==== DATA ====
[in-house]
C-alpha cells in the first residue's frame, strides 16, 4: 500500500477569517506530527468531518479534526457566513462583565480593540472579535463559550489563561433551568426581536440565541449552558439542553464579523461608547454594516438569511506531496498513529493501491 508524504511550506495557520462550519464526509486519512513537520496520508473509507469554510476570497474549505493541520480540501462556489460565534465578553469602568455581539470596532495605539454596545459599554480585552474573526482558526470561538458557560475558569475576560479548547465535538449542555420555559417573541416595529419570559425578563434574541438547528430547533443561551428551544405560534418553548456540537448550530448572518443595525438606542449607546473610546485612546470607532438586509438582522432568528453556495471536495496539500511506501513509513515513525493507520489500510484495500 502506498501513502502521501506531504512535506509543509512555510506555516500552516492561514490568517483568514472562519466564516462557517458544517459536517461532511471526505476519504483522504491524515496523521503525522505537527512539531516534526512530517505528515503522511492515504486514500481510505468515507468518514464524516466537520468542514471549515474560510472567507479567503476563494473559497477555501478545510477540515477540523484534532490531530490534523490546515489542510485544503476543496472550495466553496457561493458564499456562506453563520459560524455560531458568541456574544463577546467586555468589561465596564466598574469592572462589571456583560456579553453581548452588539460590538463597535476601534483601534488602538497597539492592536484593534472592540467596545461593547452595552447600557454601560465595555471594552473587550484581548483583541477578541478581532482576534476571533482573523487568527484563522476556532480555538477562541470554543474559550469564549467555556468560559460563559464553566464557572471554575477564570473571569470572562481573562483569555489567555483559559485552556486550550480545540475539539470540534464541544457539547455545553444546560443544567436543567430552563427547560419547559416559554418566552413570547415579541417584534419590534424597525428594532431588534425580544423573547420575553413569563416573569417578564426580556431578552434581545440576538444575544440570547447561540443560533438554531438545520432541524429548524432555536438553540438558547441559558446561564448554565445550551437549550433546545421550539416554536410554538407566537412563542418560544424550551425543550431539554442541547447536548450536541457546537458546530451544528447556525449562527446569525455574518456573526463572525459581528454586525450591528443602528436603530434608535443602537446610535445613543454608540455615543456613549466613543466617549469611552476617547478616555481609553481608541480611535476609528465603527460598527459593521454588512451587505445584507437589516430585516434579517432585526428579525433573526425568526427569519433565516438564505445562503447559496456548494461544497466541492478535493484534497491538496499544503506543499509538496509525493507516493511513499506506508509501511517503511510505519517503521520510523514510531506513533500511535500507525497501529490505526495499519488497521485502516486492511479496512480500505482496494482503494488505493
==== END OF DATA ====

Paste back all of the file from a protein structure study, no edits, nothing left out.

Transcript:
[in-house]
C-alpha cells in the first residue's frame, strides 16, 4: 500500500477569517506530527468531518479534526457566513462583565480593540472579535463559550489563561433551568426581536440565541449552558439542553464579523461608547454594516438569511506531496498513529493501491 508524504511550506495557520462550519464526509486519512513537520496520508473509507469554510476570497474549505493541520480540501462556489460565534465578553469602568455581539470596532495605539454596545459599554480585552474573526482558526470561538458557560475558569475576560479548547465535538449542555420555559417573541416595529419570559425578563434574541438547528430547533443561551428551544405560534418553548456540537448550530448572518443595525438606542449607546473610546485612546470607532438586509438582522432568528453556495471536495496539500511506501513509513515513525493507520489500510484495500 502506498501513502502521501506531504512535506509543509512555510506555516500552516492561514490568517483568514472562519466564516462557517458544517459536517461532511471526505476519504483522504491524515496523521503525522505537527512539531516534526512530517505528515503522511492515504486514500481510505468515507468518514464524516466537520468542514471549515474560510472567507479567503476563494473559497477555501478545510477540515477540523484534532490531530490534523490546515489542510485544503476543496472550495466553496457561493458564499456562506453563520459560524455560531458568541456574544463577546467586555468589561465596564466598574469592572462589571456583560456579553453581548452588539460590538463597535476601534483601534488602538497597539492592536484593534472592540467596545461593547452595552447600557454601560465595555471594552473587550484581548483583541477578541478581532482576534476571533482573523487568527484563522476556532480555538477562541470554543474559550469564549467555556468560559460563559464553566464557572471554575477564570473571569470572562481573562483569555489567555483559559485552556486550550480545540475539539470540534464541544457539547455545553444546560443544567436543567430552563427547560419547559416559554418566552413570547415579541417584534419590534424597525428594532431588534425580544423573547420575553413569563416573569417578564426580556431578552434581545440576538444575544440570547447561540443560533438554531438545520432541524429548524432555536438553540438558547441559558446561564448554565445550551437549550433546545421550539416554536410554538407566537412563542418560544424550551425543550431539554442541547447536548450536541457546537458546530451544528447556525449562527446569525455574518456573526463572525459581528454586525450591528443602528436603530434608535443602537446610535445613543454608540455615543456613549466613543466617549469611552476617547478616555481609553481608541480611535476609528465603527460598527459593521454588512451587505445584507437589516430585516434579517432585526428579525433573526425568526427569519433565516438564505445562503447559496456548494461544497466541492478535493484534497491538496499544503506543499509538496509525493507516493511513499506506508509501511517503511510505519517503521520510523514510531506513533500511535500507525497501529490505526495499519488497521485502516486492511479496512480500505482496494482503494488505493